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My Kingdom for a Tent

Thomas L. Kane, US Volunteers
Elements of the Union Army occasionally camped in York County for varying periods of time. Usually, the troops were passing through the region and stopped for an extended rest break while awaiting orders to march elsewhere. One such regiment was the 13th Pennsylvania Reserves (also known as the 42nd Infantry Regiment), filled with woodsmen and lumbermen from the mountains of western Pennsylvania. The men wore the white tails of deer in their caps and became known as the “Bucktails.”
They were under the command of Colonel Thomas L. Kane. Before the war, the Philadelphia native had been an influential friend of the controversial Mormons and helped mediate an end to the Utah War in 1858. Colonel Kane and his Bucktails spent time in the autumn of 1862 in Shrewsbury in southern York County, where they were accused of wanton destruction of private property.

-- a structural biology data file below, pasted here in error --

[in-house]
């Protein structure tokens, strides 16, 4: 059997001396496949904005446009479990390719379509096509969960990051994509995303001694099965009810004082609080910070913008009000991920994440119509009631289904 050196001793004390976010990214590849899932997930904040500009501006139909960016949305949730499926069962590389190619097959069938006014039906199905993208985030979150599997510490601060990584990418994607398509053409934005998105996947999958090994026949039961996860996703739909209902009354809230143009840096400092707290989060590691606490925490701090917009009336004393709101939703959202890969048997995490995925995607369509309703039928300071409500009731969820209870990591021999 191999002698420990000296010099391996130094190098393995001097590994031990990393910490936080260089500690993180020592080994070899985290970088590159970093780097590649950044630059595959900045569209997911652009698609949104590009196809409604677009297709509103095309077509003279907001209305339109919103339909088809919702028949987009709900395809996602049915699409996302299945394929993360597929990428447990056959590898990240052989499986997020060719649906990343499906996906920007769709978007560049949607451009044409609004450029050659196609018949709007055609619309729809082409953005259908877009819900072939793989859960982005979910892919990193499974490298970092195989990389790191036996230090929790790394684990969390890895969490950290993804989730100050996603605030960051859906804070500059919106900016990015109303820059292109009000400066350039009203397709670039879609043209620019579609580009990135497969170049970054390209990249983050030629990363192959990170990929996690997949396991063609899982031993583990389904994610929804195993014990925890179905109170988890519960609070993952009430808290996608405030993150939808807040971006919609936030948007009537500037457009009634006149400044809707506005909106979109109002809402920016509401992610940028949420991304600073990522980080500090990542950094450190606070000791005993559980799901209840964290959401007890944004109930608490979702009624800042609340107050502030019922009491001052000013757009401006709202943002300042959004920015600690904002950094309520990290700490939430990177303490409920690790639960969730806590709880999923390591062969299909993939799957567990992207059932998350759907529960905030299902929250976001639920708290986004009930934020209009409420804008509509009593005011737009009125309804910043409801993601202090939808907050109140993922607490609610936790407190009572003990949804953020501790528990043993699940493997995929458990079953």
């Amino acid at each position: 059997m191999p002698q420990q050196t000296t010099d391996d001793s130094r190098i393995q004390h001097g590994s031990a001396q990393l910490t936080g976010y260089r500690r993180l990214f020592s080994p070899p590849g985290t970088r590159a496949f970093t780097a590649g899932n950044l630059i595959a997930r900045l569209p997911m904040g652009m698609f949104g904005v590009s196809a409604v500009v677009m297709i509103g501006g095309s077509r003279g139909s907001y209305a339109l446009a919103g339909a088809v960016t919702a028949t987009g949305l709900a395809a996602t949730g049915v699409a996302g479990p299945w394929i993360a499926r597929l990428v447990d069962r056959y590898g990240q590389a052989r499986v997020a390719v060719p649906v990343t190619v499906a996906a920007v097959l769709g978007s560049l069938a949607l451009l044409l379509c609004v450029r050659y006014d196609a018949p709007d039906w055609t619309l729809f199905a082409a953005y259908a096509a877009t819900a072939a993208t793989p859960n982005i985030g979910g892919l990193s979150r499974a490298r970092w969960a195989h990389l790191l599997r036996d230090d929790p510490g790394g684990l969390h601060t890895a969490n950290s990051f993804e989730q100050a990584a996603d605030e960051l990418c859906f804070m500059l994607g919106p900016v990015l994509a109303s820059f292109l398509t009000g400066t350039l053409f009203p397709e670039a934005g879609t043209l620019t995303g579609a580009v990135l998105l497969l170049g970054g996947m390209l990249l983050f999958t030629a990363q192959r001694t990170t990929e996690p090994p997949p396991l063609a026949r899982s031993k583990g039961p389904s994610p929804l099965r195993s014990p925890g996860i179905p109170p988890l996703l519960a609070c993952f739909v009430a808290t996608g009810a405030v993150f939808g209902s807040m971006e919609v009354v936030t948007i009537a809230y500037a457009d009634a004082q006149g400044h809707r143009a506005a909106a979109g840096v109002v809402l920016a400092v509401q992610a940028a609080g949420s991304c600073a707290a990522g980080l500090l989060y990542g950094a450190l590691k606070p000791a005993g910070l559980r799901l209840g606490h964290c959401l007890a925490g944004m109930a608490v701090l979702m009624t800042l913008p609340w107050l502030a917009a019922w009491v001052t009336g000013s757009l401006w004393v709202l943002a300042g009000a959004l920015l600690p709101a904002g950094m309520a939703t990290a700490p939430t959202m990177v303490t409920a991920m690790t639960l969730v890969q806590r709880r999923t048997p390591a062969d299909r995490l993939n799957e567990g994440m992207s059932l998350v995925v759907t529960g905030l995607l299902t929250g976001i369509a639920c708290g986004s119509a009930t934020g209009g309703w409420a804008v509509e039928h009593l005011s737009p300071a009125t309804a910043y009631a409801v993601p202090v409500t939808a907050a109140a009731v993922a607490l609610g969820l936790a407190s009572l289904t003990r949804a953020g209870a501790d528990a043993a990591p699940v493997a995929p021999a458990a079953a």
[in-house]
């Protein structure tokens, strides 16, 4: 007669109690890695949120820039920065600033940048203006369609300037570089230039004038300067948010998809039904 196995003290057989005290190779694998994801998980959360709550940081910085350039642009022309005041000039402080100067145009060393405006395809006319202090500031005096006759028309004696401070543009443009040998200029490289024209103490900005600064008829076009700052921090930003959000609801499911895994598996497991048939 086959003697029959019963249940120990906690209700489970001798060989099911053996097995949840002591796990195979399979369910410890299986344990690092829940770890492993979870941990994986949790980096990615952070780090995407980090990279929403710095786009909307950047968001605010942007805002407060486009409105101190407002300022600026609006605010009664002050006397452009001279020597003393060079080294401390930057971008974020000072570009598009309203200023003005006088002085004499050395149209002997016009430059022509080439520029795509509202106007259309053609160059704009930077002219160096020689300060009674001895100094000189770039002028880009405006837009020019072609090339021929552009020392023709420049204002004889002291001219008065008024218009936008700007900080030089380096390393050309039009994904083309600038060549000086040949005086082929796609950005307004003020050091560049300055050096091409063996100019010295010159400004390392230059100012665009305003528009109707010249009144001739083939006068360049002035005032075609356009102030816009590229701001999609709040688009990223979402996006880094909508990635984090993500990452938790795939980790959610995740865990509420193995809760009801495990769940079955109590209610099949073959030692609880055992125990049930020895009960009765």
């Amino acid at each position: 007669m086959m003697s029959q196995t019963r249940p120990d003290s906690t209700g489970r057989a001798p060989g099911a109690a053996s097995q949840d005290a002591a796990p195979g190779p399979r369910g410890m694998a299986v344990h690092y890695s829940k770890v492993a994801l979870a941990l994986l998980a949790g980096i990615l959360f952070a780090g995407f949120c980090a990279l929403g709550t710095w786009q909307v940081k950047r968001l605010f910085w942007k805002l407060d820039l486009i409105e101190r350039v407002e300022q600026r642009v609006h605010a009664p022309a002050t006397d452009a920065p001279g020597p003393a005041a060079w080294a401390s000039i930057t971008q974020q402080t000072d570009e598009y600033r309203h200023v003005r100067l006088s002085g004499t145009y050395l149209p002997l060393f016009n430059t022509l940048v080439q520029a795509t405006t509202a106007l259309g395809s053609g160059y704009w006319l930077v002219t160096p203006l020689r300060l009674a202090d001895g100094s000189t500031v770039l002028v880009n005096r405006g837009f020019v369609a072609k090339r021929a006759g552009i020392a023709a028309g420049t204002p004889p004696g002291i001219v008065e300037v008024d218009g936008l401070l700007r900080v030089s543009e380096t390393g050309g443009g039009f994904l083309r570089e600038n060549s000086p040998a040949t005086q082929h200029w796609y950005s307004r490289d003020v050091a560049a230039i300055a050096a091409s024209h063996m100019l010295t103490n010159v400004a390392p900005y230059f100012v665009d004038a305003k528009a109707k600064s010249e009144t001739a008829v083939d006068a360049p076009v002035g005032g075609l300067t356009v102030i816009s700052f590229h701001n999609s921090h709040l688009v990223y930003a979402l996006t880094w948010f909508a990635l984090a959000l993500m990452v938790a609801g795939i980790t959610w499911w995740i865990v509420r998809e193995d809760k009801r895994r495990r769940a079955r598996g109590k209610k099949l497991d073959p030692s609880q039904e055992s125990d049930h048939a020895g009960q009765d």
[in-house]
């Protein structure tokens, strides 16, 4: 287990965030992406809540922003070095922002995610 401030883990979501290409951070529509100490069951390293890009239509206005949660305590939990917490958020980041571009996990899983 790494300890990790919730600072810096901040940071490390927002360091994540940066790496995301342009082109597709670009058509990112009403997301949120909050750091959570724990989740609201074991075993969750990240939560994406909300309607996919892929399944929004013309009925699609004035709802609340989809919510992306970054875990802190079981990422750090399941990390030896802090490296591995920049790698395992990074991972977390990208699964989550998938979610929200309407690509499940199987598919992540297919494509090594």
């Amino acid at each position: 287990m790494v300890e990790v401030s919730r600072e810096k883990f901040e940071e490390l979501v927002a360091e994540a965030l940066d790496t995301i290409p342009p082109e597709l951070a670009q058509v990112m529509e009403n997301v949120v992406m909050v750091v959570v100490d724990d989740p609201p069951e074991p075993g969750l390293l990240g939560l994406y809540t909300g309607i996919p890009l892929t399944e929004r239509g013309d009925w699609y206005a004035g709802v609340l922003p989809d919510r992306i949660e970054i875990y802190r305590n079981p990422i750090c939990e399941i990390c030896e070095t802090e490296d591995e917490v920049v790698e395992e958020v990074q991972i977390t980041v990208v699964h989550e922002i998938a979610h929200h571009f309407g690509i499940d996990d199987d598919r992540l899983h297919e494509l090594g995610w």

Kane’s infantry regiment pitched camp at the Shrewsbury Camp Meeting Grounds. For some reason that has been lost to history, the Bucktails borrowed a large board tent from Shrewsbury resident Levin Willey. When Kane’s men broke camp and moved off to their next destination, several of the soldiers tore down Willey’s tent and destroyed it. He complained, but to no avail. He tried legal action years after the war to recover his money, claiming that the Federal government should recompense him $65 for the loss of his board tent.